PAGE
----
On Wednesday, I placed a soft blanket on my lap.  I invited my cat to be comforted. His breath was labored. His body was clearly shutting down. The will to live is stronger than any other emotion or drive. He wanted to live. He was bewildered. He knew he was losing the battle. He collapsed on the blanket, took two long inhales and let out a long moan that was the end of his life. The sound of death is perhaps unlike any other. The sound of that sigh – I cannot describe. Poetry has no language here - my words utter only stupid rhetoric. To experience this is more than can be expressed, but I try. I try because it is vastly important to me to know what death is and to not hate life for its cruel finality. Right now, it is difficult to feel peace with this life. I struggle to understand why - despite the ache of the body and the deep, known suffering - the will to live is so strong. When he passed, it was not like some say, this ethereal light leaving. His eyes shone bright. His body, warm. It was my light that diminished. My eyes were those that shut, unwilling to see the end. I could not sense the sweat and blood, or hear the hum of awaiting insects near the dirt that would cover him.

Most of my life I have been afraid of getting close to anyone. I covered my pain in drugs and alcohol, escape and romance. I hated my body - the body that knows everything - the cells that die and generate, the hold of lonesome evenings, the sharp brutality of disease and ache. Death has been marked in my life with distinct dreams of an understanding my body knew but my mind refused. My paternal grandfather died when I was 16. I remember a dream I had immediately following his passing. He sat in his armchair and warned me of events to come. Later, I would dream of my paternal grandmother who asked me to refute the truth. When I said I would not, her body fell into the earth as I tried to hold her. With each attempt to catch her fall, she fell deeper and farther away from me. My maternal grandfather died a few years ago and I went for a drive along the Sierra Estella mountain range. Somehow I knew he was there, up among those gneiss and schist peaks, looking over the desert valley, a terrain that must have seemed so stark and foreign to him. Whether the Estrella's were the projection of my grandfather's strength, or he was actually there - watching over me one last time - matters little. He was there when I was born. I was to witness his departure. It's an unspoken deal we make in love and community - offering protection only to know there are some things our efforts can never overcome.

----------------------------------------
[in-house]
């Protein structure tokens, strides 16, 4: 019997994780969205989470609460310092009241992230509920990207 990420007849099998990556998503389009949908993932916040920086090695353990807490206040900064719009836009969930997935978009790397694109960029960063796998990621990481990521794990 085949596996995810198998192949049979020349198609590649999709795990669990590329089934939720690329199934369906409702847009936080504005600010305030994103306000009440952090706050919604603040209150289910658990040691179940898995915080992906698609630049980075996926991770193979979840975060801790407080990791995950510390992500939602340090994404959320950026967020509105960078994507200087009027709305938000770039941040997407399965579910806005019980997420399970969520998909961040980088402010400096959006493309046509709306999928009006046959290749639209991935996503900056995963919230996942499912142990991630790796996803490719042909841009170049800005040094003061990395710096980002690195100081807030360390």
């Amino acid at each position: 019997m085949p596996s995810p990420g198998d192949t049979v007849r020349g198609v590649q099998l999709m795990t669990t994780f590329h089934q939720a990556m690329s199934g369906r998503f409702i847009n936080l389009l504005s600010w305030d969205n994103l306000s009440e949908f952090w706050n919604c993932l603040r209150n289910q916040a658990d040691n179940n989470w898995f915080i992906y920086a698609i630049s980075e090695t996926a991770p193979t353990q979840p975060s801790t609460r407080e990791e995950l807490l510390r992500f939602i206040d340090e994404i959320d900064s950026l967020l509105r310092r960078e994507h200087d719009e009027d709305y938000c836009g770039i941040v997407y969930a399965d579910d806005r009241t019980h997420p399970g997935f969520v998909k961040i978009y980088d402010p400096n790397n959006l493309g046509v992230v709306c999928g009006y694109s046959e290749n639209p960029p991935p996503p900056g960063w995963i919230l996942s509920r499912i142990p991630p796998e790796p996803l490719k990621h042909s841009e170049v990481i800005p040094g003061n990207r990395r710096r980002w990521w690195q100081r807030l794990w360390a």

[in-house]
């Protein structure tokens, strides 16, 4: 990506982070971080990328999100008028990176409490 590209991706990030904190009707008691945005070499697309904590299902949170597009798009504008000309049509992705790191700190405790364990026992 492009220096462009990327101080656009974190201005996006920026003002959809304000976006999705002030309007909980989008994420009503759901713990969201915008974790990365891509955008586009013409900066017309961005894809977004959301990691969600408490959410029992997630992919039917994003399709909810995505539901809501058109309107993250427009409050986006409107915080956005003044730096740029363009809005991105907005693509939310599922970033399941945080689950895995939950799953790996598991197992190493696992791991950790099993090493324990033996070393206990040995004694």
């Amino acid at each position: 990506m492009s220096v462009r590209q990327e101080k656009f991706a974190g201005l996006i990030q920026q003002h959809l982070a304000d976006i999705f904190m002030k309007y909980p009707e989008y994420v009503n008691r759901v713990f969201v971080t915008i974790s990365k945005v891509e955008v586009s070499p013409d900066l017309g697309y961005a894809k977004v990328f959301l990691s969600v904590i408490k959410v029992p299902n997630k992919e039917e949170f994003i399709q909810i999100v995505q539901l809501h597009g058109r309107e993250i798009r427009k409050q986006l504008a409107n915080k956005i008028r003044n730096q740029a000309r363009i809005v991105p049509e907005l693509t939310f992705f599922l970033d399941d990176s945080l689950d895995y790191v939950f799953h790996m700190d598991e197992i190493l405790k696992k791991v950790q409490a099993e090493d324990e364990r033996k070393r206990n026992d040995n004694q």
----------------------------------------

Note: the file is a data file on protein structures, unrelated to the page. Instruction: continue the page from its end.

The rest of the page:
I had a great aunt who was a known "seer" - she could predict the deaths and times of death of all those who crossed her path. In her pain, she secluded into a distant land, a land rich with water and wildlife, where she would spend her days cloistered away from the mystical knowledge. When relatives died, she refused to attend the funerals, but would rather grieve in isolation, sometimes stopping to look through the cemetery grounds as one might glance upon something too terrible to name. I have similar feelings about death, dying and mourning rites. Most funerals leave me angry not comforted. I cannot help but feel an emptiness of spirit in the pap said over the bodies of the dead - words, verses and commentary on a life the officiator oftentimes knew not.

This is not an essay on death rites, however. I am not an anthropologist. I do know that there are many ways of celebrating life and death - some of which include keeping the body in the house, posed as they might have been in life, while gatherers "party" in their honor. Sometimes bodies are unearthed a few years later and the bones collected, cleaned and displayed. Our sterile sensibilities would be aghast to see the true nature of death - the letting go of body functions, the released gases, the strange hold of the tongue seeking water...

In my cat's final moments, he insisted on being close to water. I placed his large water bowl next to him. I have heard that the dying seek water - perhaps dehydration is the reason, or perhaps it is the comfort of water itself that compels us to seek it out. In times of distress, I have sought the stillness of a lakeshore, the calamity of ocean waves with their rhythmic thumping against the awaiting body of land. My last trip out into the mountains was a contemplative one. I sat on a wide rock and watched the creek flow beside me. Its sighing song - its endlessness - caused my body to relax.

This world, we are born here and there are so many threats from which we run. As children, we are protected for a while from the stark truth of the turning wheel, the changing seasons. Some of us didn't experience safety even then. But death is an intimacy of one. I will never know what those departed felt or saw during their leaving process. I can only hope whatever it is, is so beautiful, so painfully beautiful, the body resists leaving it.

This is an essay that will remain incomplete. There will be more deaths, more fears. There will be the soft pelt of animals curled into an earthen grave. There will be the dressed and perfumed humans awaiting ceremony and satin. Every day the world lives and dies. In the dead, light disperses. Hopes, dreams and the deepest of bonds fly up and into the beyond. But how do we keep the light from leaving those of us left behind?

I must open my eyes every day. I must not run. It is here; I will learn to become as soft as the spirit, aglow with the fire of feeling everything.